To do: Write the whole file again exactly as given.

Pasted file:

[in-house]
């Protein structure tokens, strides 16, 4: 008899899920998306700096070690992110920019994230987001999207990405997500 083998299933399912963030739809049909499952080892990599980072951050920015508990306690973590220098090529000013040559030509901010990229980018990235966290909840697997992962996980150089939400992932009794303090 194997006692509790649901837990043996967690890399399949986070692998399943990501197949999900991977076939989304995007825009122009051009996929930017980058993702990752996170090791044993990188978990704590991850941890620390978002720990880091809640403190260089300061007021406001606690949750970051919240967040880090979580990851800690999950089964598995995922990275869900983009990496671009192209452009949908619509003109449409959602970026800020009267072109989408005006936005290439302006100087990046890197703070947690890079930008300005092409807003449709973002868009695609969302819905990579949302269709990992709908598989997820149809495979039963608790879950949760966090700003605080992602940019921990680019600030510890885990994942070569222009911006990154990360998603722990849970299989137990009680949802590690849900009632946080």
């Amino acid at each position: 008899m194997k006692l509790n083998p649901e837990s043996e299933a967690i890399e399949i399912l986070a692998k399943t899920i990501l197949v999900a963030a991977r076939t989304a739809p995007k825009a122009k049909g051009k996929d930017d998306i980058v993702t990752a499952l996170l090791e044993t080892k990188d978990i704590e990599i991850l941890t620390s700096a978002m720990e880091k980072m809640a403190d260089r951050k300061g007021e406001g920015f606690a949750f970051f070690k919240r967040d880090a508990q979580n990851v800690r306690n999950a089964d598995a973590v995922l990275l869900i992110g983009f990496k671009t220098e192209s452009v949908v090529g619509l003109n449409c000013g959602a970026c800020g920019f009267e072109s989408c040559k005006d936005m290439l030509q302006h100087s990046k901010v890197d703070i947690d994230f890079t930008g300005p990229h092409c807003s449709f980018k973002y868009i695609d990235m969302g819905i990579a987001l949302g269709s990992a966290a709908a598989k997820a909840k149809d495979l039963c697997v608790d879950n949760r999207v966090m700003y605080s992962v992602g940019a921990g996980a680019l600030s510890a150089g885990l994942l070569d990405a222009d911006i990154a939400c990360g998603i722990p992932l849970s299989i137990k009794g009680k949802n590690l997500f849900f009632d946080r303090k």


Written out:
[in-house]
């Protein structure tokens, strides 16, 4: 008899899920998306700096070690992110920019994230987001999207990405997500 083998299933399912963030739809049909499952080892990599980072951050920015508990306690973590220098090529000013040559030509901010990229980018990235966290909840697997992962996980150089939400992932009794303090 194997006692509790649901837990043996967690890399399949986070692998399943990501197949999900991977076939989304995007825009122009051009996929930017980058993702990752996170090791044993990188978990704590991850941890620390978002720990880091809640403190260089300061007021406001606690949750970051919240967040880090979580990851800690999950089964598995995922990275869900983009990496671009192209452009949908619509003109449409959602970026800020009267072109989408005006936005290439302006100087990046890197703070947690890079930008300005092409807003449709973002868009695609969302819905990579949302269709990992709908598989997820149809495979039963608790879950949760966090700003605080992602940019921990680019600030510890885990994942070569222009911006990154990360998603722990849970299989137990009680949802590690849900009632946080």
């Amino acid at each position: 008899m194997k006692l509790n083998p649901e837990s043996e299933a967690i890399e399949i399912l986070a692998k399943t899920i990501l197949v999900a963030a991977r076939t989304a739809p995007k825009a122009k049909g051009k996929d930017d998306i980058v993702t990752a499952l996170l090791e044993t080892k990188d978990i704590e990599i991850l941890t620390s700096a978002m720990e880091k980072m809640a403190d260089r951050k300061g007021e406001g920015f606690a949750f970051f070690k919240r967040d880090a508990q979580n990851v800690r306690n999950a089964d598995a973590v995922l990275l869900i992110g983009f990496k671009t220098e192209s452009v949908v090529g619509l003109n449409c000013g959602a970026c800020g920019f009267e072109s989408c040559k005006d936005m290439l030509q302006h100087s990046k901010v890197d703070i947690d994230f890079t930008g300005p990229h092409c807003s449709f980018k973002y868009i695609d990235m969302g819905i990579a987001l949302g269709s990992a966290a709908a598989k997820a909840k149809d495979l039963c697997v608790d879950n949760r999207v966090m700003y605080s992962v992602g940019a921990g996980a680019l600030s510890a150089g885990l994942l070569d990405a222009d911006i990154a939400c990360g998603i722990p992932l849970s299989i137990k009794g009680k949802n590690l997500f849900f009632d946080r303090k």